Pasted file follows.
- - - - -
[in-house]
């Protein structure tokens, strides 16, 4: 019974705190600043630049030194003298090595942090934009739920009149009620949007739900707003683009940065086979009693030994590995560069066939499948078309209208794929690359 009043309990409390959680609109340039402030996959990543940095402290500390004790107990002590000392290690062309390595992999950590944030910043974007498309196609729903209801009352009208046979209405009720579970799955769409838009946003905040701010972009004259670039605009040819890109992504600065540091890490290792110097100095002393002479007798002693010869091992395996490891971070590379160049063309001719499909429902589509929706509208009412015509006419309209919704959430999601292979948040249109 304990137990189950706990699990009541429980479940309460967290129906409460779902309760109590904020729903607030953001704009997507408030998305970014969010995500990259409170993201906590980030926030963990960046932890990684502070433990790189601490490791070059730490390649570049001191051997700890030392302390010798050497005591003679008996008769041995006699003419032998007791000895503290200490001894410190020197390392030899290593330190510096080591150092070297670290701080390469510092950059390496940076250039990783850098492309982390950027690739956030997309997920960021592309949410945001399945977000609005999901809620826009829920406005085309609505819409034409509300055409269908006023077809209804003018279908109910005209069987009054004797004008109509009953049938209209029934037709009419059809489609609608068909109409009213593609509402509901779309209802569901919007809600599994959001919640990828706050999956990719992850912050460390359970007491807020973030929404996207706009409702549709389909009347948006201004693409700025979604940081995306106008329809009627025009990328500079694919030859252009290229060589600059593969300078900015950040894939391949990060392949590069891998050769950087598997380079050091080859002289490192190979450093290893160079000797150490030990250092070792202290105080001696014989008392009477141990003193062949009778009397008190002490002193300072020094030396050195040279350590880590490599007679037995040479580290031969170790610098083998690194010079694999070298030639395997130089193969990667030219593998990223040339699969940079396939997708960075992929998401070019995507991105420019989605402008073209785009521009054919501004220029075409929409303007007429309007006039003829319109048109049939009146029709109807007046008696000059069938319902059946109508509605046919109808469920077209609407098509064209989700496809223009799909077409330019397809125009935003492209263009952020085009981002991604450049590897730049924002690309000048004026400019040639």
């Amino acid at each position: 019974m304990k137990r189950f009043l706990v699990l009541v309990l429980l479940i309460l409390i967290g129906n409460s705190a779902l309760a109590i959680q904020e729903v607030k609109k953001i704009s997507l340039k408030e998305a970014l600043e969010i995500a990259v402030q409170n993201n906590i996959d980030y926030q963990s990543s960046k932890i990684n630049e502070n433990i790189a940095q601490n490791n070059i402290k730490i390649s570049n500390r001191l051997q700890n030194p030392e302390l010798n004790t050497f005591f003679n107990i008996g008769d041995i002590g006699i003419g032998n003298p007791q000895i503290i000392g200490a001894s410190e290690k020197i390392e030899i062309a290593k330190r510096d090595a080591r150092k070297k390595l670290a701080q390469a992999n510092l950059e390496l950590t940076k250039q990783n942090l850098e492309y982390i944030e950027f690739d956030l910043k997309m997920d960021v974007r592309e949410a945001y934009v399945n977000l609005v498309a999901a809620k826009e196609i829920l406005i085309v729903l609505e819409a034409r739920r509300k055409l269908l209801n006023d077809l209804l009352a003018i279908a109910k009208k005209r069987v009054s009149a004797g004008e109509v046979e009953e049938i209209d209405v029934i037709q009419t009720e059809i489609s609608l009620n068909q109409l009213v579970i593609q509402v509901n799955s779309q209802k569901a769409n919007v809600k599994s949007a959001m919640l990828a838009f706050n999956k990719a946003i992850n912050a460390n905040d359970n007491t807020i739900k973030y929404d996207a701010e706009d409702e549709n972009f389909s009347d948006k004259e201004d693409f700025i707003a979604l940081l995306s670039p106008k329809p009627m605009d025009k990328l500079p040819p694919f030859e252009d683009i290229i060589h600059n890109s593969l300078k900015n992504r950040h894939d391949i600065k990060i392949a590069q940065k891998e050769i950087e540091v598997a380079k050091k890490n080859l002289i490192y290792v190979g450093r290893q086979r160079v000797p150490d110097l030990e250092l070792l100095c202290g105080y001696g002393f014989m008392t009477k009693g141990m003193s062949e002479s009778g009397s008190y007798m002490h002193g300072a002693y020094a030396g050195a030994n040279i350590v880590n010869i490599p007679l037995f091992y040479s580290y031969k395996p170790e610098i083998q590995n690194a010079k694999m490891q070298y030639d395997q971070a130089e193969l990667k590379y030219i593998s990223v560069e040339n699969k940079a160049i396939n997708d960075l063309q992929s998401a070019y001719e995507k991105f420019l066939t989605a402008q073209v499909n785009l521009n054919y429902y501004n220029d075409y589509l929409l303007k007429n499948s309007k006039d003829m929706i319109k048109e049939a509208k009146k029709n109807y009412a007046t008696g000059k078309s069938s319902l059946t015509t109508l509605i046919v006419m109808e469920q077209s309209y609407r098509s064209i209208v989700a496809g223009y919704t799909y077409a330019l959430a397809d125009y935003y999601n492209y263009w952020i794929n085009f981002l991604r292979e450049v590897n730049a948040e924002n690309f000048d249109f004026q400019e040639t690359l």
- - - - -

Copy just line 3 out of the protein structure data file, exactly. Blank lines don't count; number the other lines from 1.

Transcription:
């Amino acid at each position: 019974m304990k137990r189950f009043l706990v699990l009541v309990l429980l479940i309460l409390i967290g129906n409460s705190a779902l309760a109590i959680q904020e729903v607030k609109k953001i704009s997507l340039k408030e998305a970014l600043e969010i995500a990259v402030q409170n993201n906590i996959d980030y926030q963990s990543s960046k932890i990684n630049e502070n433990i790189a940095q601490n490791n070059i402290k730490i390649s570049n500390r001191l051997q700890n030194p030392e302390l010798n004790t050497f005591f003679n107990i008996g008769d041995i002590g006699i003419g032998n003298p007791q000895i503290i000392g200490a001894s410190e290690k020197i390392e030899i062309a290593k330190r510096d090595a080591r150092k070297k390595l670290a701080q390469a992999n510092l950059e390496l950590t940076k250039q990783n942090l850098e492309y982390i944030e950027f690739d956030l910043k997309m997920d960021v974007r592309e949410a945001y934009v399945n977000l609005v498309a999901a809620k826009e196609i829920l406005i085309v729903l609505e819409a034409r739920r509300k055409l269908l209801n006023d077809l209804l009352a003018i279908a109910k009208k005209r069987v009054s009149a004797g004008e109509v046979e009953e049938i209209d209405v029934i037709q009419t009720e059809i489609s609608l009620n068909q109409l009213v579970i593609q509402v509901n799955s779309q209802k569901a769409n919007v809600k599994s949007a959001m919640l990828a838009f706050n999956k990719a946003i992850n912050a460390n905040d359970n007491t807020i739900k973030y929404d996207a701010e706009d409702e549709n972009f389909s009347d948006k004259e201004d693409f700025i707003a979604l940081l995306s670039p106008k329809p009627m605009d025009k990328l500079p040819p694919f030859e252009d683009i290229i060589h600059n890109s593969l300078k900015n992504r950040h894939d391949i600065k990060i392949a590069q940065k891998e050769i950087e540091v598997a380079k050091k890490n080859l002289i490192y290792v190979g450093r290893q086979r160079v000797p150490d110097l030990e250092l070792l100095c202290g105080y001696g002393f014989m008392t009477k009693g141990m003193s062949e002479s009778g009397s008190y007798m002490h002193g300072a002693y020094a030396g050195a030994n040279i350590v880590n010869i490599p007679l037995f091992y040479s580290y031969k395996p170790e610098i083998q590995n690194a010079k694999m490891q070298y030639d395997q971070a130089e193969l990667k590379y030219i593998s990223v560069e040339n699969k940079a160049i396939n997708d960075l063309q992929s998401a070019y001719e995507k991105f420019l066939t989605a402008q073209v499909n785009l521009n054919y429902y501004n220029d075409y589509l929409l303007k007429n499948s309007k006039d003829m929706i319109k048109e049939a509208k009146k029709n109807y009412a007046t008696g000059k078309s069938s319902l059946t015509t109508l509605i046919v006419m109808e469920q077209s309209y609407r098509s064209i209208v989700a496809g223009y919704t799909y077409a330019l959430a397809d125009y935003y999601n492209y263009w952020i794929n085009f981002l991604r292979e450049v590897n730049a948040e924002n690309f000048d249109f004026q400019e040639t690359l």